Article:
The leaders are now into fast broad reaching conditions and consequently the speeds are up. Several IMOCAs are already making 24 hour averages of over 500 miles and it seems the 2017 record of Alex Thomson might be under threat.
After getting around the top of the anticyclone the speedos crept progressively upwards yesterday evening and night. 0n the 0700hrs UTC ranking this morning the race leader, now Yoann Richomme (Paprec-Arkéa) had made 509 nautical miles in 24 hours. Both Sam Sam Goodchild (For The Planet, 2nd) and Boris Herrmann (Malizia – Seaexplorer, 7th) both made 493 miles.

"They are just a little slower than the record (established at 536.81 miles in 2017 by Alex Thomson) but it is not impossible to see that fall today.” Suggested Christian Dumard, the race meteorologist. “They are still sailing in a relatively cautious mode."

There is another advantage of the settled fast conditions. “The fleet is generally very tired from the start of the race and the first 48 hours were particularly intense," notes Hubert Lemonnier, the race director. “Now they should be able to rest a little more.”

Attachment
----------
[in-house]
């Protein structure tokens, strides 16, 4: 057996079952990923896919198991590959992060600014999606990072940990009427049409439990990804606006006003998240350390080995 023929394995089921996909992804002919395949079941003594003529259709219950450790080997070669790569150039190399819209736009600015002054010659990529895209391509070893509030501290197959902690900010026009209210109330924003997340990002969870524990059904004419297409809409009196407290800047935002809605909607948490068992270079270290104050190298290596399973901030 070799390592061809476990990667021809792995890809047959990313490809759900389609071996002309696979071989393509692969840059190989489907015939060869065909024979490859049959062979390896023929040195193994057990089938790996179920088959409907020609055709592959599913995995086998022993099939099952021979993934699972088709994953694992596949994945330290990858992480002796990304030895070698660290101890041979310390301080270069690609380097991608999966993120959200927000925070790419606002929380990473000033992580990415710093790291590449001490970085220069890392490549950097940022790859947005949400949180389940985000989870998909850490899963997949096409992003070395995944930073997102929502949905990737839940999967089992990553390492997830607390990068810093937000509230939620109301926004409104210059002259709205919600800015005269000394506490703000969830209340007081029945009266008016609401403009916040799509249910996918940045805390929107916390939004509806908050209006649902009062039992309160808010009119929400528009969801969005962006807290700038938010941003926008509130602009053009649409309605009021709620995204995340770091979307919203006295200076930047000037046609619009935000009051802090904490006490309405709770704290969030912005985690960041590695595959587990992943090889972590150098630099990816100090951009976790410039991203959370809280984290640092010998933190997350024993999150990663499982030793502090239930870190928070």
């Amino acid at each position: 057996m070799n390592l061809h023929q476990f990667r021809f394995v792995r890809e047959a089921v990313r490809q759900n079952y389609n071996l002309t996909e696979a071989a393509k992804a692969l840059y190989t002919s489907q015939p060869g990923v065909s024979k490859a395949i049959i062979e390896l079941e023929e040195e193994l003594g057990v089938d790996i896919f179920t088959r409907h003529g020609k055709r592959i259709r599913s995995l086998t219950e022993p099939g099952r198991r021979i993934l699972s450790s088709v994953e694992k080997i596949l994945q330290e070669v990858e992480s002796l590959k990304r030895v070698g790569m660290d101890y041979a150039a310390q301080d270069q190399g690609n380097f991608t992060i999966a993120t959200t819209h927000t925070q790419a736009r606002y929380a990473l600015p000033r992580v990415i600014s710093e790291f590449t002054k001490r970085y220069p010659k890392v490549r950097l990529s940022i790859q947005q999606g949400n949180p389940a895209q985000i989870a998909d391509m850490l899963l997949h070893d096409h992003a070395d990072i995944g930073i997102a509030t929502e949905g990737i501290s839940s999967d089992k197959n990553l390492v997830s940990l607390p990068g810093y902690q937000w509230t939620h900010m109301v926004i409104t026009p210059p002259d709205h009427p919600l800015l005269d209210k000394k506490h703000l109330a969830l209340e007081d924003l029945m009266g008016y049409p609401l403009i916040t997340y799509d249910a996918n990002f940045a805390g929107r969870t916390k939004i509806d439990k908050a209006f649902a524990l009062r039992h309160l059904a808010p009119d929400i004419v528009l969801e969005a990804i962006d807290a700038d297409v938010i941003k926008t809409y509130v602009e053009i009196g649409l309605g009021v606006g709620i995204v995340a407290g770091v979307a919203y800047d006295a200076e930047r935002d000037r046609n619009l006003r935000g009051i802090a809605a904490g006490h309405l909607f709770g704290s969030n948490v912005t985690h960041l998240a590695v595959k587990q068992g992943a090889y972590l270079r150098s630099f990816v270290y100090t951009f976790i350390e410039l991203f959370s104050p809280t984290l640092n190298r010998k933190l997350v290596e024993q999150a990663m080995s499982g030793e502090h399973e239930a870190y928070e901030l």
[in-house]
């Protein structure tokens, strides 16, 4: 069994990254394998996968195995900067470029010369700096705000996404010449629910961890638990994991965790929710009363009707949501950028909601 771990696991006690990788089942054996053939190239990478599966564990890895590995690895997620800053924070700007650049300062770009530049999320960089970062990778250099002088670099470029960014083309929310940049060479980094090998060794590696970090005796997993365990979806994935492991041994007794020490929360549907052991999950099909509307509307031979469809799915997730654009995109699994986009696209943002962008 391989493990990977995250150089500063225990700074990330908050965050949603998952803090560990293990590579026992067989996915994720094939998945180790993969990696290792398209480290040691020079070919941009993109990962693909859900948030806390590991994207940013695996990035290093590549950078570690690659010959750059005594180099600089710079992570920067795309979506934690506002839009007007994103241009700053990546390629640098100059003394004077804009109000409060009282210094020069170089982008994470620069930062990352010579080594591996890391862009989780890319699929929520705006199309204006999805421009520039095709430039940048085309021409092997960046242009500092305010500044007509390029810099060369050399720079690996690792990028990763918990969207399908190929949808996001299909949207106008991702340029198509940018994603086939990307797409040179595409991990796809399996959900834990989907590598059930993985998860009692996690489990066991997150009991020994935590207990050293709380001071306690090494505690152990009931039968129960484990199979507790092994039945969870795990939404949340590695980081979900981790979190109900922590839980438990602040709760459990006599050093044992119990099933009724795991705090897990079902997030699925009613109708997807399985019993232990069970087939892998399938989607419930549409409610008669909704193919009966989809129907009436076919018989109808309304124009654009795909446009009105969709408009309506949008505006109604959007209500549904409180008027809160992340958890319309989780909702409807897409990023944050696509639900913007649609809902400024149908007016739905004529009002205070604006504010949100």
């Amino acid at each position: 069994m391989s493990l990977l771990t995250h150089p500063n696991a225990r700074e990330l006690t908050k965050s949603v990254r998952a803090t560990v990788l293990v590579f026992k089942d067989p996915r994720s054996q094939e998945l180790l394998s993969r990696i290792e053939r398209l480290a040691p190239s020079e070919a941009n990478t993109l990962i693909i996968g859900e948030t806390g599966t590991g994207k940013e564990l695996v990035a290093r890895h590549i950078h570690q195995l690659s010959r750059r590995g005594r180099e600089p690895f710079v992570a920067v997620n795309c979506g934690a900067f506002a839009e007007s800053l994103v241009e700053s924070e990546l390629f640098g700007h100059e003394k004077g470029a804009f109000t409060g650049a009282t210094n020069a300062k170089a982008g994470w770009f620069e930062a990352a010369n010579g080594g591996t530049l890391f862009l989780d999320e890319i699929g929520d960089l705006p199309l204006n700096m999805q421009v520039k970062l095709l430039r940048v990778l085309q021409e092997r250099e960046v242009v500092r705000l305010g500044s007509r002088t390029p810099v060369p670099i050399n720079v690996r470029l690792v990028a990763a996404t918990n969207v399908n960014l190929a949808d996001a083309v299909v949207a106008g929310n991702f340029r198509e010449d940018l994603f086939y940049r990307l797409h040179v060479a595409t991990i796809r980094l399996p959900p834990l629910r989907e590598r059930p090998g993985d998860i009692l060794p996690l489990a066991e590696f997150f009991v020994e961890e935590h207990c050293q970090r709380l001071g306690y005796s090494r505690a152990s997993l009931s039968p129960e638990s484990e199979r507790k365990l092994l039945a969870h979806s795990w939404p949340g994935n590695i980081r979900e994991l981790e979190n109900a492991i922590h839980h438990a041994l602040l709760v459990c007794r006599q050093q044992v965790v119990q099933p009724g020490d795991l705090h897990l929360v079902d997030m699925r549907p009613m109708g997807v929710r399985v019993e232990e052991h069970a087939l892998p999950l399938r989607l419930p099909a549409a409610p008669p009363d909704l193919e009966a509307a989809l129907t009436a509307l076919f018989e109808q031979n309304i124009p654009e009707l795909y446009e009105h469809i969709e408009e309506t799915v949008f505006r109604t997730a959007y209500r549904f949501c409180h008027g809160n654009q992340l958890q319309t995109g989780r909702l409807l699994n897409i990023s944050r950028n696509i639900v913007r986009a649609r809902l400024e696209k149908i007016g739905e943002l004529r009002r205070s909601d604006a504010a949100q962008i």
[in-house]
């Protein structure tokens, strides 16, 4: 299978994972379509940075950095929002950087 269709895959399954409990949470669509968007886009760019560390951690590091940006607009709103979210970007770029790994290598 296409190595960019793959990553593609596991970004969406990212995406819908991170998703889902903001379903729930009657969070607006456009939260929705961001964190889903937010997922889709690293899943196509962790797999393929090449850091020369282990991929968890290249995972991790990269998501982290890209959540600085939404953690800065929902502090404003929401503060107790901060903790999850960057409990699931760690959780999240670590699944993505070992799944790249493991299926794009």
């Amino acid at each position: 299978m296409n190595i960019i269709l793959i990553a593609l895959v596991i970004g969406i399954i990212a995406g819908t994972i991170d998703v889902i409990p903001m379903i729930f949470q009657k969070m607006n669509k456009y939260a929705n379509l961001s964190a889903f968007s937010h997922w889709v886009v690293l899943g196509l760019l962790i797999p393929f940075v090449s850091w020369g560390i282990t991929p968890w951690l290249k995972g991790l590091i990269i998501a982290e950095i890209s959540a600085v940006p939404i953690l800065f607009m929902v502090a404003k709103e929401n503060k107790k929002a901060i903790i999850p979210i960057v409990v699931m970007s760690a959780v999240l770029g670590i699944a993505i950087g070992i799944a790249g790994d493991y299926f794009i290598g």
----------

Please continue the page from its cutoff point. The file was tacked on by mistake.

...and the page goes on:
The current gybe should lead the fleet towards the Azores.

“Contrary to what some theoretical routings might show no one is likely to go much further north even if there is more wind up there. We do see the skippers sailing in a relatively cautious mode.” Dumard contends.

The next big depression is due to hit the mid fleet boats on the 7th and 8th and will largely affect the middle of the fleet and the skippers behind them. The biggest problem with this system will be the sea state which will be big and confused following the passage of the previous system.  Consequently, again, the solo racers are most likely to route prudently and stay south.

“It would be dangerous to go too far north and be too close to the centre of the depression.” explains Christian Dumard.